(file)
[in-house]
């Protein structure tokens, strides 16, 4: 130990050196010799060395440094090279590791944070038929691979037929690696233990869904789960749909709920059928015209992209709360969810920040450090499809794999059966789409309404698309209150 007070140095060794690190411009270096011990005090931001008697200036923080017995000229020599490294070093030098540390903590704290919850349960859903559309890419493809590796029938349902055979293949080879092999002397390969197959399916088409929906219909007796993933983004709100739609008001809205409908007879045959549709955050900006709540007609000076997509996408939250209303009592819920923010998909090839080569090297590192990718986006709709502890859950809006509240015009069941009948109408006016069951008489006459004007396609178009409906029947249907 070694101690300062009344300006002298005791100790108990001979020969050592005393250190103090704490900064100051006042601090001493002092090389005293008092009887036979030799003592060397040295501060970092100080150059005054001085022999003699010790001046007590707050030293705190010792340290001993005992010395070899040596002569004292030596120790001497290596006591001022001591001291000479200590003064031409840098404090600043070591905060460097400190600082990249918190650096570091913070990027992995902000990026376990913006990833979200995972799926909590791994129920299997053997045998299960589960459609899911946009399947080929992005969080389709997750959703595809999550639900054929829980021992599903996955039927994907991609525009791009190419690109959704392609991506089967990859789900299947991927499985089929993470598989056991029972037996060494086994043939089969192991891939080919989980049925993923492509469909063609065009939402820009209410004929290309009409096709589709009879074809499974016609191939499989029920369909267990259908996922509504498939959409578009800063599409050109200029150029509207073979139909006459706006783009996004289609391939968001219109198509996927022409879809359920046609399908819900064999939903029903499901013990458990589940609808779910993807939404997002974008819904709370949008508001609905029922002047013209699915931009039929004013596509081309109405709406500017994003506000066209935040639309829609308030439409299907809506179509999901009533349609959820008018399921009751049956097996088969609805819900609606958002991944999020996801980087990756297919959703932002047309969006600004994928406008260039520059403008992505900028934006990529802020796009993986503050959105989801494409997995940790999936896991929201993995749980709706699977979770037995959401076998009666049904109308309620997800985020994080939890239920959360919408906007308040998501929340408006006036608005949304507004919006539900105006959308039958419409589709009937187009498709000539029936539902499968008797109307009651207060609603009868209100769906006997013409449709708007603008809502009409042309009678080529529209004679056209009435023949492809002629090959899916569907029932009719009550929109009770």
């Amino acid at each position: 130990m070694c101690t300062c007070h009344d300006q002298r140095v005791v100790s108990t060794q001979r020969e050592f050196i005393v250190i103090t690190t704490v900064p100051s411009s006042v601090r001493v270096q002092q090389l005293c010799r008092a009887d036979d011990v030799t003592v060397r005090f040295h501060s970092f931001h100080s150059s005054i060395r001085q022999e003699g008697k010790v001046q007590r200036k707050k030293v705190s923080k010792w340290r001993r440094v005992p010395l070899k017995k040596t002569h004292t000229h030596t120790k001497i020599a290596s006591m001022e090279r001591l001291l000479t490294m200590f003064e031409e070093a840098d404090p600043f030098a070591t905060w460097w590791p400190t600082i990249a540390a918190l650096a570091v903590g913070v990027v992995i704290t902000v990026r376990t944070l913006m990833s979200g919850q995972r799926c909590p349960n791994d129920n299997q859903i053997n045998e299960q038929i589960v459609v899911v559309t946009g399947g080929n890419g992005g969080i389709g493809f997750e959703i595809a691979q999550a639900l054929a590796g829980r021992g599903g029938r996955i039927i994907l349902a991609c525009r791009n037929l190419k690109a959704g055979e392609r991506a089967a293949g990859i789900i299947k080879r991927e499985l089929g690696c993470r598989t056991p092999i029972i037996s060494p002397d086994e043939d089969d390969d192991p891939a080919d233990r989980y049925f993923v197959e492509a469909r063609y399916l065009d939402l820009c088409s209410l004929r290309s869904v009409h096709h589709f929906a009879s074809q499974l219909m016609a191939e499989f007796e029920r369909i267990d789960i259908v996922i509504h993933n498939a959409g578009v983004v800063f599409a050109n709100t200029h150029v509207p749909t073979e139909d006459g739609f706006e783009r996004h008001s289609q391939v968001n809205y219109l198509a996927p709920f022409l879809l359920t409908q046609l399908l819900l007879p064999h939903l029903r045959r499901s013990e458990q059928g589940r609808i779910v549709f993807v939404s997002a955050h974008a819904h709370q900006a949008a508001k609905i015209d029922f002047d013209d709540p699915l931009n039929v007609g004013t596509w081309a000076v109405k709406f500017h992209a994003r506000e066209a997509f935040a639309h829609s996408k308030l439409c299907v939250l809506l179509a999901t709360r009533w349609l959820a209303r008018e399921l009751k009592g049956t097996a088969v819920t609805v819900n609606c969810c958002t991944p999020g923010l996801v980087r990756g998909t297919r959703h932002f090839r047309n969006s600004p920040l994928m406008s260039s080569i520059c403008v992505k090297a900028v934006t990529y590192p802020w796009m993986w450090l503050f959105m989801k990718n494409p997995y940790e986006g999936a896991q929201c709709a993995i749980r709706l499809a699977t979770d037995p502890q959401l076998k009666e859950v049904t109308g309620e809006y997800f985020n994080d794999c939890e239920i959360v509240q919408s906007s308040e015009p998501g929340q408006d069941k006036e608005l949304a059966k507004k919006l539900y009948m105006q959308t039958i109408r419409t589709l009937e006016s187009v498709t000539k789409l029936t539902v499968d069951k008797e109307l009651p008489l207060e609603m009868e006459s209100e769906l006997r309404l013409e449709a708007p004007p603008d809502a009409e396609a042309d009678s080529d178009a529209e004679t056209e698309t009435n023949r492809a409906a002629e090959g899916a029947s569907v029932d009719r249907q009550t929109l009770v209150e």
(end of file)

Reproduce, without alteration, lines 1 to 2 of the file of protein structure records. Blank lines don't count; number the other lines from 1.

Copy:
[in-house]
């Protein structure tokens, strides 16, 4: 130990050196010799060395440094090279590791944070038929691979037929690696233990869904789960749909709920059928015209992209709360969810920040450090499809794999059966789409309404698309209150 007070140095060794690190411009270096011990005090931001008697200036923080017995000229020599490294070093030098540390903590704290919850349960859903559309890419493809590796029938349902055979293949080879092999002397390969197959399916088409929906219909007796993933983004709100739609008001809205409908007879045959549709955050900006709540007609000076997509996408939250209303009592819920923010998909090839080569090297590192990718986006709709502890859950809006509240015009069941009948109408006016069951008489006459004007396609178009409906029947249907 070694101690300062009344300006002298005791100790108990001979020969050592005393250190103090704490900064100051006042601090001493002092090389005293008092009887036979030799003592060397040295501060970092100080150059005054001085022999003699010790001046007590707050030293705190010792340290001993005992010395070899040596002569004292030596120790001497290596006591001022001591001291000479200590003064031409840098404090600043070591905060460097400190600082990249918190650096570091913070990027992995902000990026376990913006990833979200995972799926909590791994129920299997053997045998299960589960459609899911946009399947080929992005969080389709997750959703595809999550639900054929829980021992599903996955039927994907991609525009791009190419690109959704392609991506089967990859789900299947991927499985089929993470598989056991029972037996060494086994043939089969192991891939080919989980049925993923492509469909063609065009939402820009209410004929290309009409096709589709009879074809499974016609191939499989029920369909267990259908996922509504498939959409578009800063599409050109200029150029509207073979139909006459706006783009996004289609391939968001219109198509996927022409879809359920046609399908819900064999939903029903499901013990458990589940609808779910993807939404997002974008819904709370949008508001609905029922002047013209699915931009039929004013596509081309109405709406500017994003506000066209935040639309829609308030439409299907809506179509999901009533349609959820008018399921009751049956097996088969609805819900609606958002991944999020996801980087990756297919959703932002047309969006600004994928406008260039520059403008992505900028934006990529802020796009993986503050959105989801494409997995940790999936896991929201993995749980709706699977979770037995959401076998009666049904109308309620997800985020994080939890239920959360919408906007308040998501929340408006006036608005949304507004919006539900105006959308039958419409589709009937187009498709000539029936539902499968008797109307009651207060609603009868209100769906006997013409449709708007603008809502009409042309009678080529529209004679056209009435023949492809002629090959899916569907029932009719009550929109009770």